Displacement, memory and empathy: A comparative analysis of Greek-Turkish and Turkish-Armenian rapprochement

By Leonidas Karakatsanis
Submitted to Session P5015 (Negotiating Memories and Legacies of Communal Violence in WWI Anatolia, 2017 Annual Meeting
Pol Science
19th-21st Centuries;
LCD Projector without Audio;
Achieving success in reconciliation efforts is far from a linear process. This is especially so in the case of historical conflicts where long-enduring mutually negative perceptions reign. Turkish-Greek or Turkish-Armenian relations are paradigmatic cases here. In cases like these, the ability to overcome the mirror effect of prejudice and mistrust qualifies as one of the most important preconditions for solving any pending bilateral disputes.
The creation of empathy across societies stands, rightfully, as a widely recognised criterion for assessing the success of reconciliation initiatives. Displacement, on the other hand, has been an effect of such historical conflicts, carrying a heavy emotional/affective load and linking the past to the present. Memories of displacement are not abstract. They are often based on real experiences of personal, family or community pain and loss, and they are transmitted from generation to generation. Furthermore, the material traces of displacement (the family house left behind, the village mosques or church, etc.) appear as reminders of a painful past.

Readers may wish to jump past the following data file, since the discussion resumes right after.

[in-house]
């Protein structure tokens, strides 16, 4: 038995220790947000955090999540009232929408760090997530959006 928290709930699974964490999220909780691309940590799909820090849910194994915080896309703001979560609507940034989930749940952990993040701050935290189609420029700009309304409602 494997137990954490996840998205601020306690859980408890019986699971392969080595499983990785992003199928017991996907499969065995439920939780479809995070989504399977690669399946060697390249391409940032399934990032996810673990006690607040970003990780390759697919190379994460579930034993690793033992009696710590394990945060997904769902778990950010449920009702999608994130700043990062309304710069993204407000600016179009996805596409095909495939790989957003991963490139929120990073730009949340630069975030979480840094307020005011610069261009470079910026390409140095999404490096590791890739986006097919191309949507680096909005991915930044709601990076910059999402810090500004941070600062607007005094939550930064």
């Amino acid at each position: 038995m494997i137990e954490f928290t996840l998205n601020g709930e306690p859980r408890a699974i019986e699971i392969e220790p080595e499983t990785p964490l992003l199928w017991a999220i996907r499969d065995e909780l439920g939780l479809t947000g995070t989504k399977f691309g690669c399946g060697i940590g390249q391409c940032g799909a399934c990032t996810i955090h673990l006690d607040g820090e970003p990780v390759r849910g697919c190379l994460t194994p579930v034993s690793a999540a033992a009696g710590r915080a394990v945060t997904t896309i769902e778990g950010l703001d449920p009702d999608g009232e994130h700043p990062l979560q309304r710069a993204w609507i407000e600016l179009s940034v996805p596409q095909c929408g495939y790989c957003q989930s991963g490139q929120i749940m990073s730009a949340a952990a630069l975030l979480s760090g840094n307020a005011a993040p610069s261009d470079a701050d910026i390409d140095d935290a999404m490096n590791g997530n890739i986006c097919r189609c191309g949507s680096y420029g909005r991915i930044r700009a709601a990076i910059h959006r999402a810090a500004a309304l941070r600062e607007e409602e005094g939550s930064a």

The paper draws from already completed work of the author on the significant role that the reframing of memories of displacement played for creating feelings of empathy between segments of the societies in Greece and Turkey, contributing, in turn, to the betterment of Turkish-Turkish relations. This work is then juxtaposed to recent ethnographies and sociological works on memory in the Turkish-Armenian case.
As part of a work in progress for the comparison of reconciliation processes in the Middle East, this paper explores the comparability of reconciliation processes in the Turkish-Greek and Turkish-Armenian cases. The author presents some tentative results regarding prospects and challenges of rethinking displacement, memory and empathy as means of reconciliation.